This will be reviews for two short films, both directed by Jordan Firstman: Men Don't Whisper and Call Your Father.
The first is Men Don't Whisper, which is 22 minutes.
It's a sales conference seminar where Reese (cowriter Charles Rogers) and his business/life partner Peyton (Firstman) find themselves embarrassed by Dr. Jocelyn Verdoon (Cheri Oteri). Dr. Verdoon encourages her mostly female audience to 'sell like men', and is shocked to find both Reese and Peyton hesitate when asked what they want. Verdoon insists that men know instantly what they want and go and get it, so Reese and Peyton's hesitancy puzzles her.
Reese asks Peyton if he think Reese is 'masculine', and soon it becomes an informal competition between our males as to which of them is. Reese insists his one heterosexual tryst in high school puts him as the more masculine, while Peyton turns to his more successful sales record.
There is only one way to settle this: they have to sleep with women. Fortunately, there are two women who are hot to trot for our attractive duo: the clinically depressed and sunburned Beth (Bridey Elliott) and her more aggressive BFF Dominique (Clare McNulty). Despite Reese and Peyton's more gentle manner and vacation pictures of hot Greek guys from their vacation in Mykonos, the women agree to have sex with the men.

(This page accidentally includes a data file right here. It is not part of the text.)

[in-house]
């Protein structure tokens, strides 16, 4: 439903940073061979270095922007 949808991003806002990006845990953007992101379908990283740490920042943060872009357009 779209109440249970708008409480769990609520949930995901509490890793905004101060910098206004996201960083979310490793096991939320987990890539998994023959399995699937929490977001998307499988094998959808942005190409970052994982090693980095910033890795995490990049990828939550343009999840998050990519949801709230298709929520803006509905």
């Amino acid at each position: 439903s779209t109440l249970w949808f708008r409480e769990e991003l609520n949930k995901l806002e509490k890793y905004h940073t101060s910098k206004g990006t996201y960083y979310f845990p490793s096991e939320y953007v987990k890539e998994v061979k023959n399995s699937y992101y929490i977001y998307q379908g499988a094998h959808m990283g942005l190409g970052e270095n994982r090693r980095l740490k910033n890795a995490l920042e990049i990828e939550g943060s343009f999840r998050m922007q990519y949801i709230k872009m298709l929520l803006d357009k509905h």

Both men, however, are starting to question their decision to 'go straight'. Reese finds himself with Dominique, while Peyton is paired with Beth, still struggling with the fact her soon-to-be-ex-husband killed someone in a hit-and-run. The boys struggle to find sexual interest, more than once running into the bathroom together to encourage each other emotionally and physically.
Their efforts at heterosexuality flop big time for as hard as they try, they simply cannot. It's Beth who states the obvious, then lectures the both of them for being misogynists. "Just because you're gay doesn't mean you're not misogynists," she tells them, with both declaring they will report them to Human Resources. Our boys, defeated, return to their hotel room, accidentally finding Dr. Verdoon in a compromising position with a man they had seen earlier powdering his face at the bar and dismissed as less masculine than either of them.
Men Don't Whisper made me wonder whether Reese and Peyton really were misogynists, and the more I think on it, they probably are. Even as they were not attracted sexually to Beth or Dominique, they were going to use them as both sex objects and as 'notches on their belt' in the same way heterosexual men would. This hoped-for tryst was nothing more than a metaphorical penis-measuring contest between this gay couple, and Men Don't Whisper plays well with this curious concept.